Flowing with the Pearl River: Memoir of a Red China Girl


Product Details

$12.99  $12.08
Santa Monica Press
Publish Date
5.0 X 8.0 X 0.9 inches | 0.55 pounds

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About the Author

Amy Chan Zhou was born in 1964 in Guangzhou, China and immigrated to the United States in 1979. She is currently working at the Montgomery County Public School system in Maryland as a substitute teacher and interpreter.


"Zhou chooses the Pearl River as her story's central emotional symbol. During times of displacement for Ah Jade's (the author's nickname) family, the river is a stark reminder of death as bloated bodies flow past her five-year-old eyes, and just a few pages later, her mother contemplates suicide by emptily peering into the water. But the river also provides fish for sustenance to the village and serves as a place to get swimming lessons. This emotional balancing act is the strength of Zhou's voice. . . . Zhou's narrative is marked with short, powerful moments of trauma, such as nervous breakdowns, physical deformities, uncontrollable crying, vacant stares, and musings on ghosts and souls. In a book of constant movement, Zhou's mother is the book's hero and moral center. After her birth during the Japanese occupation during WWII, she bears the brunt of peasant motherhood during Mao's reign. She keeps her daughters alive and does not let them join in on the emotionally-charged mobs that enforce revolutionary ideology and engage in the public shaming of political enemies. . . . The pacing is fast, and the book is stuffed to bursting with details. . . . For the curious reader of the Cultural Revolution era or of historical memoirs, you will find a quick and relatively affecting set of stories in its pages. . . . Fans of writing from the Chinese diaspora or memoirs will enjoy this."--Youth Services Book Review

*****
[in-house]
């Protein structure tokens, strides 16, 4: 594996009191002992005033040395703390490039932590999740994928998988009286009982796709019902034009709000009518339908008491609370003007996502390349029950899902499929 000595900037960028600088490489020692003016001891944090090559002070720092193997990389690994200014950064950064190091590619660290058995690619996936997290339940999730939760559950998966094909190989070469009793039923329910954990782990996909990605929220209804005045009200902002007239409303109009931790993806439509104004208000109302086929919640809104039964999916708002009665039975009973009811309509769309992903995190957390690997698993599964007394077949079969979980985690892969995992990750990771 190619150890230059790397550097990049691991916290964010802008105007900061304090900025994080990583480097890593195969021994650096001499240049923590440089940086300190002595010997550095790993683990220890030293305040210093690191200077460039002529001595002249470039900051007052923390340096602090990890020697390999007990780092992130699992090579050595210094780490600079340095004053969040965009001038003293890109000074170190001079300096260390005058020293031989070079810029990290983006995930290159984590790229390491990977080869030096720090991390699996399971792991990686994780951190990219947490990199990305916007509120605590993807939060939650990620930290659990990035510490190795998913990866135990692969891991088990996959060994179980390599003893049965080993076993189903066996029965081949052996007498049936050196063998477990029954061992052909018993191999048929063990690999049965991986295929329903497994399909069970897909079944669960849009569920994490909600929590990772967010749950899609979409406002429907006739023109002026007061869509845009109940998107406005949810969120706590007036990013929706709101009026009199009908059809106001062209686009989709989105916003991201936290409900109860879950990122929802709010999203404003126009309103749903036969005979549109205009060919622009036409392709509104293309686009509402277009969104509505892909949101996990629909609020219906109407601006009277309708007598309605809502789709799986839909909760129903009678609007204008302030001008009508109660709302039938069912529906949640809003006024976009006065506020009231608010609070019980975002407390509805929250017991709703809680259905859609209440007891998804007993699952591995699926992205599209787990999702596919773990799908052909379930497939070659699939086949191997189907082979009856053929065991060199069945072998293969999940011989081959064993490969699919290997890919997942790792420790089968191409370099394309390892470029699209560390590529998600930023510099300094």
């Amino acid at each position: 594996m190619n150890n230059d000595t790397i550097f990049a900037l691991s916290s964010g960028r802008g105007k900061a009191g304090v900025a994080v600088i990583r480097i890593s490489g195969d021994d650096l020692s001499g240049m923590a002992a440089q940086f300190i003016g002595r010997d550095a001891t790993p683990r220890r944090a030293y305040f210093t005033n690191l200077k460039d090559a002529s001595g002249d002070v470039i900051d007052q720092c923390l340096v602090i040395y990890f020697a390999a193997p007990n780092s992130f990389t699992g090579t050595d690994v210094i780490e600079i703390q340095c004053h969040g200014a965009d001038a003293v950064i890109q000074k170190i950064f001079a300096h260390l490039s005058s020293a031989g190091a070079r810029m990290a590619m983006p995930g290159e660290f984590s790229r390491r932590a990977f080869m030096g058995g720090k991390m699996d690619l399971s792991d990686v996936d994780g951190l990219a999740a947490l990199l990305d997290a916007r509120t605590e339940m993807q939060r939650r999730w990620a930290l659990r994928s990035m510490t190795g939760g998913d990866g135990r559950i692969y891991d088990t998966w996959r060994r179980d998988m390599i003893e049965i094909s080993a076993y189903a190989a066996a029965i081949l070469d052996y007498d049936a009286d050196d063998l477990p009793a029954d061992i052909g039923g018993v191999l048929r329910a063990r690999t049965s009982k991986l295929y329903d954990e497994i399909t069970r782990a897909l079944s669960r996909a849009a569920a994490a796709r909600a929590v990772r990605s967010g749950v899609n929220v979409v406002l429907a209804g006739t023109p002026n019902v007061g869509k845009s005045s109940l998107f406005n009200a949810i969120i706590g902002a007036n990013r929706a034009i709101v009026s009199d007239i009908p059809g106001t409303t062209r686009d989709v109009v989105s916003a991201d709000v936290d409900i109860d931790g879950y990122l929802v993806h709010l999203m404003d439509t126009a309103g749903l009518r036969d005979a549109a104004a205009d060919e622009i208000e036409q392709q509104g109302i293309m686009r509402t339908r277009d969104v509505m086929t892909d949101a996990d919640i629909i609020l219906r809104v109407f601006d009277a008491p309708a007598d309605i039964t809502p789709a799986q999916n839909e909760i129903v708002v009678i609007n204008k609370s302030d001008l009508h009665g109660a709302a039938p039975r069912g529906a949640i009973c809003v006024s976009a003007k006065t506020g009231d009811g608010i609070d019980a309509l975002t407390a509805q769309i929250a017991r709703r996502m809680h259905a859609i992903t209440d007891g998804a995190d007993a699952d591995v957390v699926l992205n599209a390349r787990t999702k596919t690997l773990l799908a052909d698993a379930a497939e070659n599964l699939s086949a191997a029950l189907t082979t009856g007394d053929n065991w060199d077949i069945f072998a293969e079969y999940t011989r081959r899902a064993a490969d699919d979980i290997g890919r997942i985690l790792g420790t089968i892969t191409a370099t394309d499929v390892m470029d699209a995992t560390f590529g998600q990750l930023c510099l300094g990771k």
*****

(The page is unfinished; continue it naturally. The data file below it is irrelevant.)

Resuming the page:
"[Chan Zhou] never forgets to express her feelings and let readers feel the truth! . . . Her writing is exquisite. . . . You can feel the plot and heart of each and every paragraph of text."--Chinese American Voice

"Zhou's memory is precise and nuanced. . . . Perhaps only deeply compelling narratives, such as Flowing with the Pearl River, and skilled authors like Amy Chan Zhou can keep the lessons, experiences, and stories of our past alive."--Asia Media International